The Supreme Court gave the Trump administration the go-ahead on Friday in a 5-4 ruling to use $2.5 billion from the military's budget to help build the wall at the southern border.
The legal case that had tied the money up in court — which raises environmental concerns, among others — will continue, but the administration will be allowed to use the money in the meantime, per the New York Times. Trump filed an emergency request for the freeze to be lifted earlier this month.
The Pentagon approved a transfer of $1 billion for the wall in March, and the other $1.5 billion in May, after Congress approved a fraction of the money the president had asked for, leading him to declare a national emergency in February.
Trump said in February that he spoke with "a couple" of generals who thought that using the money for the border wall "is far more important" than the projects it was originally meant for.
"I said, 'What are you going to use it for?' And I won't go into details, but it didn't sound too important to me," he said. The Pentagon gave Congress a lengthy-as-hell list in March of all of the construction projects that may or may not be defunded to pay for the wall.
The president's messaging on how the wall will be paid for has evolved over time:
WASHINGTON (Reuters) - Known for acting on impulse, President Donald Trump has adopted an uncharacteristically go-slow approach to whether to hold Iran responsible for attacks on Saudi oil facilities, showing little enthusiasm for confrontation as he seeks re-election next year.
After state-owned Saudi Aramco's plants were struck on Saturday, Trump didn't wait long to fire off a tweet that the United States was "locked and loaded" to respond, and Secretary of State Mike Pompeo blamed Iran.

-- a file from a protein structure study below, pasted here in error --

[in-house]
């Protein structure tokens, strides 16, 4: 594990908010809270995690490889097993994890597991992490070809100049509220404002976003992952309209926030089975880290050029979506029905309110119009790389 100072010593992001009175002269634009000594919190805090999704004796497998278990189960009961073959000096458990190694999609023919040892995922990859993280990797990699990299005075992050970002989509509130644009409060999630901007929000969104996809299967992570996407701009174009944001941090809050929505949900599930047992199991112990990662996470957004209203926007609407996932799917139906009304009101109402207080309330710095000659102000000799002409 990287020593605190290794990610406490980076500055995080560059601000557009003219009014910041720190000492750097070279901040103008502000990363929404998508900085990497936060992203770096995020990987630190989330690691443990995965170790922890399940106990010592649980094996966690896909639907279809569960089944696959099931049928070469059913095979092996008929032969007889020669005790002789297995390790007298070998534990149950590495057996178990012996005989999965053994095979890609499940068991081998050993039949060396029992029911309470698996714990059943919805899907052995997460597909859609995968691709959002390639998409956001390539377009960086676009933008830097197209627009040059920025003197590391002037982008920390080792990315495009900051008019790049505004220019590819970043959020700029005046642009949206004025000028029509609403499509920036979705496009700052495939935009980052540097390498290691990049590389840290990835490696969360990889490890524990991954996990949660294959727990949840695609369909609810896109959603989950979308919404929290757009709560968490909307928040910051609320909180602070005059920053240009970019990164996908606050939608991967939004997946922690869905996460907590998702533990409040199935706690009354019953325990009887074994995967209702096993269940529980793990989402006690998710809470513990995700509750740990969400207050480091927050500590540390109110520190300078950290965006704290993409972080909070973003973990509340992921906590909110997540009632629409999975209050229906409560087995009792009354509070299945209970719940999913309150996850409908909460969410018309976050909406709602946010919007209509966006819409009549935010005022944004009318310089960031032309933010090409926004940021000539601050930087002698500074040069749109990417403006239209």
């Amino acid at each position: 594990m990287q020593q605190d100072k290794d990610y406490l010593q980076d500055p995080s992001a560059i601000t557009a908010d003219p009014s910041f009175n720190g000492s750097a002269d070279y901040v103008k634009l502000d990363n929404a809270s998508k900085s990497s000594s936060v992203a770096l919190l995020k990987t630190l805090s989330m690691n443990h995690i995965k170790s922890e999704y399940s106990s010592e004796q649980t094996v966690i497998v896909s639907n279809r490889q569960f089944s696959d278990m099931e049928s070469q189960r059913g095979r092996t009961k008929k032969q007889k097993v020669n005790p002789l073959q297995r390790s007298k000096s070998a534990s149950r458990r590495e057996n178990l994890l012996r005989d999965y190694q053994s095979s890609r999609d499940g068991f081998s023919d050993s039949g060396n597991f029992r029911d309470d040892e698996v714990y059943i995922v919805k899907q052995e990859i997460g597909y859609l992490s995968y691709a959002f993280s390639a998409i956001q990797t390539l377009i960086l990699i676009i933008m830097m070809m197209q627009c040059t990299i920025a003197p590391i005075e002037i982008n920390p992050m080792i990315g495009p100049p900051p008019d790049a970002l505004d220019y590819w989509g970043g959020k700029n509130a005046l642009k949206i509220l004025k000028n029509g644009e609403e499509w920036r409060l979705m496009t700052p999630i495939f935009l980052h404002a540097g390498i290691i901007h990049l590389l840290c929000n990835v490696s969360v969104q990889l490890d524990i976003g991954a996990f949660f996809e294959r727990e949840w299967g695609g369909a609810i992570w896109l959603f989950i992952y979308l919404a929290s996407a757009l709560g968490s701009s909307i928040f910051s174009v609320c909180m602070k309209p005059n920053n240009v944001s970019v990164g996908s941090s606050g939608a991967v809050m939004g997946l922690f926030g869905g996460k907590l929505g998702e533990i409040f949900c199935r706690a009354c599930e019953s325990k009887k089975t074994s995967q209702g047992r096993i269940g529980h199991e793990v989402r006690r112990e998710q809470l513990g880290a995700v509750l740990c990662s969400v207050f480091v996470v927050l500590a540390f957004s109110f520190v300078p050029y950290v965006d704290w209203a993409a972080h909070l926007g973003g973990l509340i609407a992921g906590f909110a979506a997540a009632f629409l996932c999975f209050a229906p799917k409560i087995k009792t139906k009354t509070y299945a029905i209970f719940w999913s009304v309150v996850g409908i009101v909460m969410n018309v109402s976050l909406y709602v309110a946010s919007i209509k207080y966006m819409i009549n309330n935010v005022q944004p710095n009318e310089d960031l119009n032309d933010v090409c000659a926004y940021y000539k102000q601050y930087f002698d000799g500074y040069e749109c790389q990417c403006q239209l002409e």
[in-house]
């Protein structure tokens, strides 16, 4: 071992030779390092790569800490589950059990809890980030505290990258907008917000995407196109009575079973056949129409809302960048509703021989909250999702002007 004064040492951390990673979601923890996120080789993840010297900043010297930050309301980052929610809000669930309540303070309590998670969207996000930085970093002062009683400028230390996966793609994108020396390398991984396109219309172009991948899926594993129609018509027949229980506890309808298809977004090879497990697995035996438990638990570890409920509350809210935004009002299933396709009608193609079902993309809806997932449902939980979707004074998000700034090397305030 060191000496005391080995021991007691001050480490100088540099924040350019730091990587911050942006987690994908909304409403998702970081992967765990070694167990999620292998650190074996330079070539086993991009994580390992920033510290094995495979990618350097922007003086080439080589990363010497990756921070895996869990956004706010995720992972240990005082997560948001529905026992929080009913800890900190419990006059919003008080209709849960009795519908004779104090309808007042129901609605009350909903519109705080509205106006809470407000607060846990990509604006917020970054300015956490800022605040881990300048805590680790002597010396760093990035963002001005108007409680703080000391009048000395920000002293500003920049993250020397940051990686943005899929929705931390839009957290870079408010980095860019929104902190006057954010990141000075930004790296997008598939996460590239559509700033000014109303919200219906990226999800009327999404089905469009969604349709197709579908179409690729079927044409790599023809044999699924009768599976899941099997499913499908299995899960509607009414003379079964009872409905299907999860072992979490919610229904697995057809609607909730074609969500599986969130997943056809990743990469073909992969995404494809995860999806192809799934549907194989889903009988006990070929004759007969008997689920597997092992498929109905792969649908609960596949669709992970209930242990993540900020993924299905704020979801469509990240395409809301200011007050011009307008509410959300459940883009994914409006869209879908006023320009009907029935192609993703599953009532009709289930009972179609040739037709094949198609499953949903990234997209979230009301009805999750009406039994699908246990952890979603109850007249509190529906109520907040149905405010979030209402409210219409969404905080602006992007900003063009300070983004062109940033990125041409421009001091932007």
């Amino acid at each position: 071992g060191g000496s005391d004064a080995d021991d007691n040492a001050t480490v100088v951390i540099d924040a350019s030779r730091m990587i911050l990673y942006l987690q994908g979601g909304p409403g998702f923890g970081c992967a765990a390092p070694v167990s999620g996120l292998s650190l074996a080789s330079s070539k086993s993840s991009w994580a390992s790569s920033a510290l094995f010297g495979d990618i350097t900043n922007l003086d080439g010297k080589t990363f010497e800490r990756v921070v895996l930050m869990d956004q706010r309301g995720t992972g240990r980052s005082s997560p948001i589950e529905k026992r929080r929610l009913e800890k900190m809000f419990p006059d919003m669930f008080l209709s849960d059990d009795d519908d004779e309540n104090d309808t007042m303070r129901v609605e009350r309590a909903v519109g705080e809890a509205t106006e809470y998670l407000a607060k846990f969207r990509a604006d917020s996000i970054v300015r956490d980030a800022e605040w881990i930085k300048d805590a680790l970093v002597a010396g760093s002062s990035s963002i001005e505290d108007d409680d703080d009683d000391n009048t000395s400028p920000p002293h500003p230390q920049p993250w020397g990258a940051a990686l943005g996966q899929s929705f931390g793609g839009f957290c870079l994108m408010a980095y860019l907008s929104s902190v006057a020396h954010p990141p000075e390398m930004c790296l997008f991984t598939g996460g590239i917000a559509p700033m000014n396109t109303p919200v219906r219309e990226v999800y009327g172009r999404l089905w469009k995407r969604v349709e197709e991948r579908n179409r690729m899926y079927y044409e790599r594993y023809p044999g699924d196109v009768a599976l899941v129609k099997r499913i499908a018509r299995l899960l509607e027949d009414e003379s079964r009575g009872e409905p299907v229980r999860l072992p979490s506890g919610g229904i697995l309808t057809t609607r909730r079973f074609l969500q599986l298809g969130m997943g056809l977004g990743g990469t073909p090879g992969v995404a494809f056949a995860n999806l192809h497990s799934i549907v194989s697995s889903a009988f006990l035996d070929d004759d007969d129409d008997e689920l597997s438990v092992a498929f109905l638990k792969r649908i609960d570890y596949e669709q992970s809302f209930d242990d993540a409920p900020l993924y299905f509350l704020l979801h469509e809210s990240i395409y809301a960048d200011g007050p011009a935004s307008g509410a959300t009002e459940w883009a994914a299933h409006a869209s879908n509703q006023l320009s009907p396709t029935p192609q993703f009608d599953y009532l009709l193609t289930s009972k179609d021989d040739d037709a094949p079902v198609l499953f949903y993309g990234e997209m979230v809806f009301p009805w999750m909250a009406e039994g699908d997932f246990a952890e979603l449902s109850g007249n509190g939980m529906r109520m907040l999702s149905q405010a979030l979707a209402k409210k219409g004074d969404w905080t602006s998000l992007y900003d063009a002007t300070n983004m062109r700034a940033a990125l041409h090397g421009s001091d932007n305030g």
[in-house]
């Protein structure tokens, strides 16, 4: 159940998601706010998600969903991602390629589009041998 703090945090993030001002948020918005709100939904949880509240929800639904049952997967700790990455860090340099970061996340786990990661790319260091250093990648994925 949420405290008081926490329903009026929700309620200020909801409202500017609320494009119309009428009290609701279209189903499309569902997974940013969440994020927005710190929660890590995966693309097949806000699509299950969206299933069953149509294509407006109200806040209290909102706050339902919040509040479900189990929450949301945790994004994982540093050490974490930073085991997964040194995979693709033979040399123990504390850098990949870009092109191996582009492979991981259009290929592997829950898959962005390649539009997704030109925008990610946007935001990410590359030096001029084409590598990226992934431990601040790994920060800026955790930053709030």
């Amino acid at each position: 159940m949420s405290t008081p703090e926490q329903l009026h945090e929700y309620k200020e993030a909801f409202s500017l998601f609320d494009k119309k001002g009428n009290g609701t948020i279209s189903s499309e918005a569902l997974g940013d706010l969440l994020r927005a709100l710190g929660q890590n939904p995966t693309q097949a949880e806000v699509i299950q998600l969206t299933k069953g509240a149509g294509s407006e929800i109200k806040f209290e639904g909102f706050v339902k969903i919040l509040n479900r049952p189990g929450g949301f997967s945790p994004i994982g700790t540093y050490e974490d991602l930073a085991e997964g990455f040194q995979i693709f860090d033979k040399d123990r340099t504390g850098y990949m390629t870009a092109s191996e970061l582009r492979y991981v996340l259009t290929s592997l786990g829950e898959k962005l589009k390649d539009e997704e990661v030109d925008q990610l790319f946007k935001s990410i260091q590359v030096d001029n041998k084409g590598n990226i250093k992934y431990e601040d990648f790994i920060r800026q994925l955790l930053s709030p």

But four days later, Trump has no timetable for action. Instead, he wants to wait and see the results of investigations into what happened and is sending Pompeo to consult counterparts in Saudi Arabia and the United Arab Emirates this week.
That sound you're hearing is Army senior leaders exhaling a sigh of relief, because the Army has surpassed its recruiting goal for the year.
After failing to meet recruiting goals in 2018, the Army put the pedal to the metal and "did some soul searching," said Acting Army Secretary Ryan McCarthy, to ensure that they'd meet their 2019 goal. It must have paid off — the service announced on Tuesday that more than 68,000 recruits have signed on as active-duty soldiers, and more soldiers have stuck around than they expected.
Air Force Chief of Staff Gen. David Goldfein transformed into the Cigarette Smoking Man from "The X-Files" on Tuesday when explaining why UFO enthusiasts should avoid storming the mythical Area 51 installation in Nevada.
"All joking aside, we're taking it very seriously," Goldfein told reporters during the Air Force Association's annual Air, Space, and Cyber Conference. "Our nation has secrets, and those secrets deserve to be protected. The people deserve to have our nation's secrets protected."
SAN DIEGO — A San Diego-based Navy SEAL acquitted of murder in a closely watched war crimes trial this summer has filed a lawsuit against two of his former attorneys and a military legal defense nonprofit, according to a complaint filed in federal court in Texas on Friday.
NATIONAL HARBOR, Maryland — The Air Force is reviewing whether some airmen's valor awards deserve to be upgraded to the Medal of Honor, Chief of Staff Gen. David Goldfein said on Tuesday.
Goldfein revealed that several airmen are being considered for the nation's highest military award during a press conference at the Air Force Association's annual Air, Space, and Cyber Conference. He declined to say exactly who could receive the Medal of Honor, pending the outcome of the review process.